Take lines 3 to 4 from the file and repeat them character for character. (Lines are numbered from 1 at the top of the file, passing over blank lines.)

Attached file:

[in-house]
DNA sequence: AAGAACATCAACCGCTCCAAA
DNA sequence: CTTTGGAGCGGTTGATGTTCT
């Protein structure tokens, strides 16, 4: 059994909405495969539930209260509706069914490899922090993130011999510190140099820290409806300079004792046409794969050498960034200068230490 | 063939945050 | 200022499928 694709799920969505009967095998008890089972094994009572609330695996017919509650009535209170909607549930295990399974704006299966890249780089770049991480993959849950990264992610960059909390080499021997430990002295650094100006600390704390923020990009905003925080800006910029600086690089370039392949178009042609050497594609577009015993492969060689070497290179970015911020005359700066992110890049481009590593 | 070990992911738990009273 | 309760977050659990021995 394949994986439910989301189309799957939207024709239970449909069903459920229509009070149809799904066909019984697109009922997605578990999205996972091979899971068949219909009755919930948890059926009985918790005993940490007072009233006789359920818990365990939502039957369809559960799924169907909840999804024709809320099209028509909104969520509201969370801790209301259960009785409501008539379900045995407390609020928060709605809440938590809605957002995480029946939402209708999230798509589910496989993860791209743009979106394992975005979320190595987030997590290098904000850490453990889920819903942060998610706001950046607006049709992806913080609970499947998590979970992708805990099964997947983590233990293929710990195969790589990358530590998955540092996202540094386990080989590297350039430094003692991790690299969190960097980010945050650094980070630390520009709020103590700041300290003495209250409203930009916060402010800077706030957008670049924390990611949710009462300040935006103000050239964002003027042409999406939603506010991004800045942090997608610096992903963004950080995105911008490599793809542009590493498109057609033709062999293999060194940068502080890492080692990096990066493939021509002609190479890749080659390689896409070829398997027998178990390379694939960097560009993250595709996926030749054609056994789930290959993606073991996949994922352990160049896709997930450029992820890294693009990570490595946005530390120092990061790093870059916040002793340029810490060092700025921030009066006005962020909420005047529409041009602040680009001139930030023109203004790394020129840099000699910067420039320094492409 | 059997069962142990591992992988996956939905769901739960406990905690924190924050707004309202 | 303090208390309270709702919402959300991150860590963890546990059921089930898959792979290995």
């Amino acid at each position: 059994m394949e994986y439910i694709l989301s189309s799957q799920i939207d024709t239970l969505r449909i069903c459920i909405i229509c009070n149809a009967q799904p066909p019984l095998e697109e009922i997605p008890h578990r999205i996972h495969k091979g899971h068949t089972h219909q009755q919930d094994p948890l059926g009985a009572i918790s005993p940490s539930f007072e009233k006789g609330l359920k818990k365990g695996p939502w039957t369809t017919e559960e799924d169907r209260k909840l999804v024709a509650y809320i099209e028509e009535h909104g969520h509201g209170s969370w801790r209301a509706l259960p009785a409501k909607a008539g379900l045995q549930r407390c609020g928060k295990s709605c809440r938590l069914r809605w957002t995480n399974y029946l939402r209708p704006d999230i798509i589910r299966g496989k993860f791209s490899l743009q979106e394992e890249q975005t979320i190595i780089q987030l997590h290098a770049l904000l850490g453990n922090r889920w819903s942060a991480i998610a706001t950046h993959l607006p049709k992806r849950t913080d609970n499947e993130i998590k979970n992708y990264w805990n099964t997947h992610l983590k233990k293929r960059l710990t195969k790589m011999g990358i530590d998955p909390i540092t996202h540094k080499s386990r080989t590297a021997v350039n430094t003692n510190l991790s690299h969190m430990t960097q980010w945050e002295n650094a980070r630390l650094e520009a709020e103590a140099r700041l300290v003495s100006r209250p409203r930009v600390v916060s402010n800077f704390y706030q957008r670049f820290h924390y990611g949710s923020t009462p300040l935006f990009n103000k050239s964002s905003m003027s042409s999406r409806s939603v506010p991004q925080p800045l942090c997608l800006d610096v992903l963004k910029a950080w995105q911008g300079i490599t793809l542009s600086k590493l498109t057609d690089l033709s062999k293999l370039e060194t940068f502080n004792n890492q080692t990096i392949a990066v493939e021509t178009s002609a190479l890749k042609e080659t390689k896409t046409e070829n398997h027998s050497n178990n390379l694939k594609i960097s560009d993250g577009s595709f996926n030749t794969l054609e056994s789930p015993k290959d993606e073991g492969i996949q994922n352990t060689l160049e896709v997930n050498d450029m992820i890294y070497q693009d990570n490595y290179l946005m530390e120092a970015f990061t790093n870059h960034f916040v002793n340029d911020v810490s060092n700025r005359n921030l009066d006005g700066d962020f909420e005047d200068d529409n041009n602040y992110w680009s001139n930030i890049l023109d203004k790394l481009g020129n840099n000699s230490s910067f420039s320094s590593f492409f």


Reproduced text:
DNA sequence: CTTTGGAGCGGTTGATGTTCT
């Protein structure tokens, strides 16, 4: 059994909405495969539930209260509706069914490899922090993130011999510190140099820290409806300079004792046409794969050498960034200068230490 | 063939945050 | 200022499928 694709799920969505009967095998008890089972094994009572609330695996017919509650009535209170909607549930295990399974704006299966890249780089770049991480993959849950990264992610960059909390080499021997430990002295650094100006600390704390923020990009905003925080800006910029600086690089370039392949178009042609050497594609577009015993492969060689070497290179970015911020005359700066992110890049481009590593 | 070990992911738990009273 | 309760977050659990021995 394949994986439910989301189309799957939207024709239970449909069903459920229509009070149809799904066909019984697109009922997605578990999205996972091979899971068949219909009755919930948890059926009985918790005993940490007072009233006789359920818990365990939502039957369809559960799924169907909840999804024709809320099209028509909104969520509201969370801790209301259960009785409501008539379900045995407390609020928060709605809440938590809605957002995480029946939402209708999230798509589910496989993860791209743009979106394992975005979320190595987030997590290098904000850490453990889920819903942060998610706001950046607006049709992806913080609970499947998590979970992708805990099964997947983590233990293929710990195969790589990358530590998955540092996202540094386990080989590297350039430094003692991790690299969190960097980010945050650094980070630390520009709020103590700041300290003495209250409203930009916060402010800077706030957008670049924390990611949710009462300040935006103000050239964002003027042409999406939603506010991004800045942090997608610096992903963004950080995105911008490599793809542009590493498109057609033709062999293999060194940068502080890492080692990096990066493939021509002609190479890749080659390689896409070829398997027998178990390379694939960097560009993250595709996926030749054609056994789930290959993606073991996949994922352990160049896709997930450029992820890294693009990570490595946005530390120092990061790093870059916040002793340029810490060092700025921030009066006005962020909420005047529409041009602040680009001139930030023109203004790394020129840099000699910067420039320094492409 | 059997069962142990591992992988996956939905769901739960406990905690924190924050707004309202 | 303090208390309270709702919402959300991150860590963890546990059921089930898959792979290995």